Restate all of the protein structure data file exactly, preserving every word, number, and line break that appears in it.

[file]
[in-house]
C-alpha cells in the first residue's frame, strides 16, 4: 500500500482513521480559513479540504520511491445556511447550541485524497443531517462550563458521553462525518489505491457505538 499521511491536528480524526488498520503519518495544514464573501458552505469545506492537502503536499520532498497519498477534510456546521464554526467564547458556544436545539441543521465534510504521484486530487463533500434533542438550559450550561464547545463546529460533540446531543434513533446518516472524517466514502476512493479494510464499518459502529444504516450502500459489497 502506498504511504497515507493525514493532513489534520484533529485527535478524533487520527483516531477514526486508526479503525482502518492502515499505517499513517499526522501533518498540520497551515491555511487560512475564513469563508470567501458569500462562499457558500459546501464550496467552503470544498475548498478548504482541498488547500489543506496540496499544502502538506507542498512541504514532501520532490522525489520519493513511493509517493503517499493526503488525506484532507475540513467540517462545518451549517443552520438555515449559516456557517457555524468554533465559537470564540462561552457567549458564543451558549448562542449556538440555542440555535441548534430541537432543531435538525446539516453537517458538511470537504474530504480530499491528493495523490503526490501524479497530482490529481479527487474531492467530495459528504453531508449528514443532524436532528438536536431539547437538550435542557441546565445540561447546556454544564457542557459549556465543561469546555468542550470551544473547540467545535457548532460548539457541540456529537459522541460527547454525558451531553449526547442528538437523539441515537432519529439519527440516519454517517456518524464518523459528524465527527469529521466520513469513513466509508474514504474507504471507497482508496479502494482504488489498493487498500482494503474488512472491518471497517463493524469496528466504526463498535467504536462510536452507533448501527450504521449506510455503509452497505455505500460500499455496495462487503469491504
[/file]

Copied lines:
[in-house]
C-alpha cells in the first residue's frame, strides 16, 4: 500500500482513521480559513479540504520511491445556511447550541485524497443531517462550563458521553462525518489505491457505538 499521511491536528480524526488498520503519518495544514464573501458552505469545506492537502503536499520532498497519498477534510456546521464554526467564547458556544436545539441543521465534510504521484486530487463533500434533542438550559450550561464547545463546529460533540446531543434513533446518516472524517466514502476512493479494510464499518459502529444504516450502500459489497 502506498504511504497515507493525514493532513489534520484533529485527535478524533487520527483516531477514526486508526479503525482502518492502515499505517499513517499526522501533518498540520497551515491555511487560512475564513469563508470567501458569500462562499457558500459546501464550496467552503470544498475548498478548504482541498488547500489543506496540496499544502502538506507542498512541504514532501520532490522525489520519493513511493509517493503517499493526503488525506484532507475540513467540517462545518451549517443552520438555515449559516456557517457555524468554533465559537470564540462561552457567549458564543451558549448562542449556538440555542440555535441548534430541537432543531435538525446539516453537517458538511470537504474530504480530499491528493495523490503526490501524479497530482490529481479527487474531492467530495459528504453531508449528514443532524436532528438536536431539547437538550435542557441546565445540561447546556454544564457542557459549556465543561469546555468542550470551544473547540467545535457548532460548539457541540456529537459522541460527547454525558451531553449526547442528538437523539441515537432519529439519527440516519454517517456518524464518523459528524465527527469529521466520513469513513466509508474514504474507504471507497482508496479502494482504488489498493487498500482494503474488512472491518471497517463493524469496528466504526463498535467504536462510536452507533448501527450504521449506510455503509452497505455505500460500499455496495462487503469491504